The Volokh Conspiracy
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The Mythical History of Nomination Filibusters
A history lesson for Chris Matthews and others who claim there was a tradition of requiring 60 votes for confirmation.
President Trump's pick for the Supreme Court is likely to be confirmed because Republicans maintain a slim majority in the Senate. Some commentators lament this fact, and the lack of a filibuster option. Some go farther, suggesting that the current situation represents a departure from the historical norm. Tonight on MSNBC's "Hardball," for instance, Chris Matthews referred to "the old 60-vote requirement," as if this is a thing. He's mistaken, as are all those who claim there was a tradition of requiring super-majority support for judicial confirmations.
First some background. A filibuster is an attempt to prevent a vote on the merits by refusing to end debate. Under longstanding Senate tradition, debate on legislation is not to end so long as Senators still wish to speak to the subject. The way a filibuster is ended is through a cloture vote – a vote on a motion to end debate and proceed to a vote on the merits. The catch is that invoking cloture typically requires a super-majority vote – three-fifths of those voting under current rules. Therefore, if 40 Senators oppose something, they can prevent a majority vote on the merits.
Historically, filibusters were used to block particularly controversial legislation. In recent years, they are used to block most everything, at least where legislation is concerned. Nominations, on the other hand, were not traditionally filibustered. This is made abundantly clear in this Congressional Research Service (CRS) report on the history of cloture votes on nominations.
The use of filibusters to stall or block judicial nominations in the early 21st Century was an historical aberration. Filibustering a judicial nomination was not even an option under the Senate rules until 1949 – and then were only swept into the cloture requirement by accident. Perhaps as a consequence, no one sought to use a filibuster to block a judicial nomination for years.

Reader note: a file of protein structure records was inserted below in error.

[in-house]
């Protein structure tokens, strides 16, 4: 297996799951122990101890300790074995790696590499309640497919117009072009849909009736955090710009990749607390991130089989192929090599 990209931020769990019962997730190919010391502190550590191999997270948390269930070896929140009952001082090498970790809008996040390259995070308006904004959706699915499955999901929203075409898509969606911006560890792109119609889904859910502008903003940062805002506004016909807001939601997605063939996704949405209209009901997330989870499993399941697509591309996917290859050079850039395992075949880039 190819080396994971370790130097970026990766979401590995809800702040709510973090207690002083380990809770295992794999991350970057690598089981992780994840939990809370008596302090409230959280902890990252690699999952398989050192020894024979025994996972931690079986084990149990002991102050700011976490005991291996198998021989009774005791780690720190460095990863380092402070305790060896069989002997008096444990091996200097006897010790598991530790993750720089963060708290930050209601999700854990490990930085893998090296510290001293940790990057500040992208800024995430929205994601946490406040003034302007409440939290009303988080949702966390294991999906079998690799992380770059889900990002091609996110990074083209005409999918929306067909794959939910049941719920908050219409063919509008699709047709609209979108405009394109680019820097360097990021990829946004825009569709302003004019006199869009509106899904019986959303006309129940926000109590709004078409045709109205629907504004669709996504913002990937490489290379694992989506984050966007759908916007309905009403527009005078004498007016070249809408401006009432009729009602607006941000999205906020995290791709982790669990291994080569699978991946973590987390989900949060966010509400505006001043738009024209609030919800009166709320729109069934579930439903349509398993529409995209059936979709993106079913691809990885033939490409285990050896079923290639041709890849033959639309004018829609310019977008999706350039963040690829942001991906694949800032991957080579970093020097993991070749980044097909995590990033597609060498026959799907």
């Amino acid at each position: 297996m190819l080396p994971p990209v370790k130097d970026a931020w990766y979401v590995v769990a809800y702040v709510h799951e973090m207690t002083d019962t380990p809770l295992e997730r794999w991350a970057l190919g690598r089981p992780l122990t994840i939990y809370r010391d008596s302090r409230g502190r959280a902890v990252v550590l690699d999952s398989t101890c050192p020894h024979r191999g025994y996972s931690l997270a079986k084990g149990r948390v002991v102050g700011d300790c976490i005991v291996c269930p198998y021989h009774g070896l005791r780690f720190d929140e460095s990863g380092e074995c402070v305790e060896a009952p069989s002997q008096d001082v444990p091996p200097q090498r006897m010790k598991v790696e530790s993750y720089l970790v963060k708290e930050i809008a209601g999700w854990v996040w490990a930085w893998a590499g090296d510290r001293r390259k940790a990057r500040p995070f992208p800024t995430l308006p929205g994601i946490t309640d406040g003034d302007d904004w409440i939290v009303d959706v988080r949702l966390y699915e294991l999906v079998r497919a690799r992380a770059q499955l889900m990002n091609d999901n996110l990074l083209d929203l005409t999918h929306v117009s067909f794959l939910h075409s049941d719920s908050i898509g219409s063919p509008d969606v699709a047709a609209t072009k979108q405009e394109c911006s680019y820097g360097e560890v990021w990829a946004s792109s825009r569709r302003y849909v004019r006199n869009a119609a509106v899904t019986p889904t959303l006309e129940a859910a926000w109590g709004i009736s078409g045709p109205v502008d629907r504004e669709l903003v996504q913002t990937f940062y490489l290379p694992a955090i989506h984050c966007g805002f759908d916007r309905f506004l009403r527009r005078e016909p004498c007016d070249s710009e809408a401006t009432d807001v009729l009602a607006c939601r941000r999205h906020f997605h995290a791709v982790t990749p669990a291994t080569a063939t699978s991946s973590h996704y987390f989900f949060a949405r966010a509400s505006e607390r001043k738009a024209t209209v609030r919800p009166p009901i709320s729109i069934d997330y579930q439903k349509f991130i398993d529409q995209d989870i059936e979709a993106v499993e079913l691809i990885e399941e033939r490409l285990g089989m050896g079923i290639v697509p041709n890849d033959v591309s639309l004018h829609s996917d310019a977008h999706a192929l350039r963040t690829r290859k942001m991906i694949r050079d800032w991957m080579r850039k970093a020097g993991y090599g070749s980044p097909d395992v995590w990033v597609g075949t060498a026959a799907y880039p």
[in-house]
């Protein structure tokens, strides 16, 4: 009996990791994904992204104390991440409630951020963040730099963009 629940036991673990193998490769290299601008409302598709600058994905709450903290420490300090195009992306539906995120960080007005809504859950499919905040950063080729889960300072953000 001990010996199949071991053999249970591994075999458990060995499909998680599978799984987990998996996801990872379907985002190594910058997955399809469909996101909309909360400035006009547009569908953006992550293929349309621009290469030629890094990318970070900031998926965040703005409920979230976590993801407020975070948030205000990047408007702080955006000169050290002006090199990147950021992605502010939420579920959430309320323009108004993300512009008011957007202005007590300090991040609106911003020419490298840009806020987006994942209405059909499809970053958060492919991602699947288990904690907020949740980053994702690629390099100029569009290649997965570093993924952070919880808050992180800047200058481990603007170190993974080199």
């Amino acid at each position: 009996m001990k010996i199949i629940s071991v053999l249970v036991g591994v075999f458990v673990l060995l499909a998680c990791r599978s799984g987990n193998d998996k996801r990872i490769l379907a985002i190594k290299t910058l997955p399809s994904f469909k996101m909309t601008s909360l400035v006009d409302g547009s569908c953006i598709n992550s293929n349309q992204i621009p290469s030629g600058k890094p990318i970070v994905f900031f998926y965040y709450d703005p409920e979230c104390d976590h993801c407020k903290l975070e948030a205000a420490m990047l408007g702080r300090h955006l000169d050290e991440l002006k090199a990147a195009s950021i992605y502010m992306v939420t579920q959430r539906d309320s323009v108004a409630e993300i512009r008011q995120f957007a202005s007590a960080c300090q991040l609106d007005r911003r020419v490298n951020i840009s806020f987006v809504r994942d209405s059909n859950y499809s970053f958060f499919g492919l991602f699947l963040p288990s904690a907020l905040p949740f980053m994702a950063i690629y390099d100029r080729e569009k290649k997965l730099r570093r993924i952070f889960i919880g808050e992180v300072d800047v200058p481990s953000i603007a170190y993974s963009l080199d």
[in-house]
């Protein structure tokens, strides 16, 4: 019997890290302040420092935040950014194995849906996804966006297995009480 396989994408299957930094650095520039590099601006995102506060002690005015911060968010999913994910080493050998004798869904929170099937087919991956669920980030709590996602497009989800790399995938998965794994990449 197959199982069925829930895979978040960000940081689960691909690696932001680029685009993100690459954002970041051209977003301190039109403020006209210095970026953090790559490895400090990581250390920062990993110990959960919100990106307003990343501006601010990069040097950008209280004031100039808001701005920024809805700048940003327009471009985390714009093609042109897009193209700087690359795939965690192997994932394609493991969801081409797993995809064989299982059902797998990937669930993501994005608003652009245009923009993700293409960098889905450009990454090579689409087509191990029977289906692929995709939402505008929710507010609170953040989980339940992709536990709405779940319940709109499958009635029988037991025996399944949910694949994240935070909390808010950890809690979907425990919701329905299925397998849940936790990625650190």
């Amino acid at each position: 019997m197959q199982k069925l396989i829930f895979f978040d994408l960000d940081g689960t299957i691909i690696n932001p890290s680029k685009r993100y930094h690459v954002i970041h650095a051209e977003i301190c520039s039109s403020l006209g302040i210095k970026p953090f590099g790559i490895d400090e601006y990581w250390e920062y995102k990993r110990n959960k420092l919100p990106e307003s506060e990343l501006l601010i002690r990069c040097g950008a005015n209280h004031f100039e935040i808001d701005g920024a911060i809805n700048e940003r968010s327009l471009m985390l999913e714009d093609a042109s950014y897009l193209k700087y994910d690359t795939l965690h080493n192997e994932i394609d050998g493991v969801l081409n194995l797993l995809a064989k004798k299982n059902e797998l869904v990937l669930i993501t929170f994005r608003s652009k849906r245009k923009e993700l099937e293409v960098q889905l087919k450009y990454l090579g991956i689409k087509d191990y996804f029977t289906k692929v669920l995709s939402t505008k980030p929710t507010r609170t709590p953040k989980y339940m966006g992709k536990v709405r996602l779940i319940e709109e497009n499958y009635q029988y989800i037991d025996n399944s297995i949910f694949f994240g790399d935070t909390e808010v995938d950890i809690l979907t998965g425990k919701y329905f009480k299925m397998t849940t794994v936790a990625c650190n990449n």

The first time a cloture motion was even filed for a judicial nomination was in 1968, when President Lyndon Johnson's attempt to elevate Associate Justice Abe Fortas to Chief Justice foundered in the face of bipartisan opposition. Over the next 25 years, cloture motions would only be filed on seven more judicial nominations, none of which were blocked. (Two of these nominations were for the Supreme Court. The others were for lower courts.)
Prior to 2008, cloture motions to end debate had only ever been filed on four Supreme Court nominations: Fortas in 1968, William Rehnquist in 1971; Rehnquist again in 1986 (for elevation to Chief Justice) and Samuel Alito in 2006. (Indeed, most of the Senate Democrats who voted against cloture of the Gorsuch nomination had voted against cloture on Alito too.) While most Supreme Court nominees received overwhelming support (because most Senators were inclined to support any highly qualified nominee), this was not always the case. Justice Clarence Thomas was only confirmed 52-48, yet no filibuster was attempted. Indeed, no cloture motion was even filed.
The lack of cloture motions did not mean that all judicial nominations were unanimous affairs. To the contrary, some judicial nominations were defeated (Carswell, Haynesworth and Bork being three prominent examples) and others were close calls. Yet even when judicial nominations lacked the necessary super-majority support (two-thirds of those present and voting prior to 1975; three-fifths after), nominees went to the floor for up-or-down votes. Filibusters weren't even attempted.
The use of the filibuster to stall or block judicial nominees did not begin in earnest until 2003, when Senate Democrats sought to block the confirmation of Miguel Estrada to the U.S. Court of Appeals for the D.C. Circuit, in part because they feared the President Bush was positioning Estrada for a potential Supreme Court nomination. Several more filibusters of Bush nominees followed, until the so-called "Gang of 14" deal temporarily took the judicial filibuster off of the table. Senate Republicans responded in kind, filibustering a handful of President Obama's judicial nominees until the cloture threshold for nominations was lowered to a simple majority. (I covered some of the history here.)
The departure from historical practice was not Senator Harry Reid's decision to invoke the "nuclear option" to end lower court filibusters nor Senator Mitch McConnell's decision to do the same for the Supreme Court. The departure from historical practice was to attempt to filibuster judicial nominees in the first place.
I have never been a fan of filibusters of nominations – executive or judicial, whether made by a Republican or Democratic President. Reasonable people may disagree. What's not reasonable – or accurate – is to pretend there was a Senate tradition of nomination filibusters. That's simply not the case.
[Update: I fixed some typos and broken links.]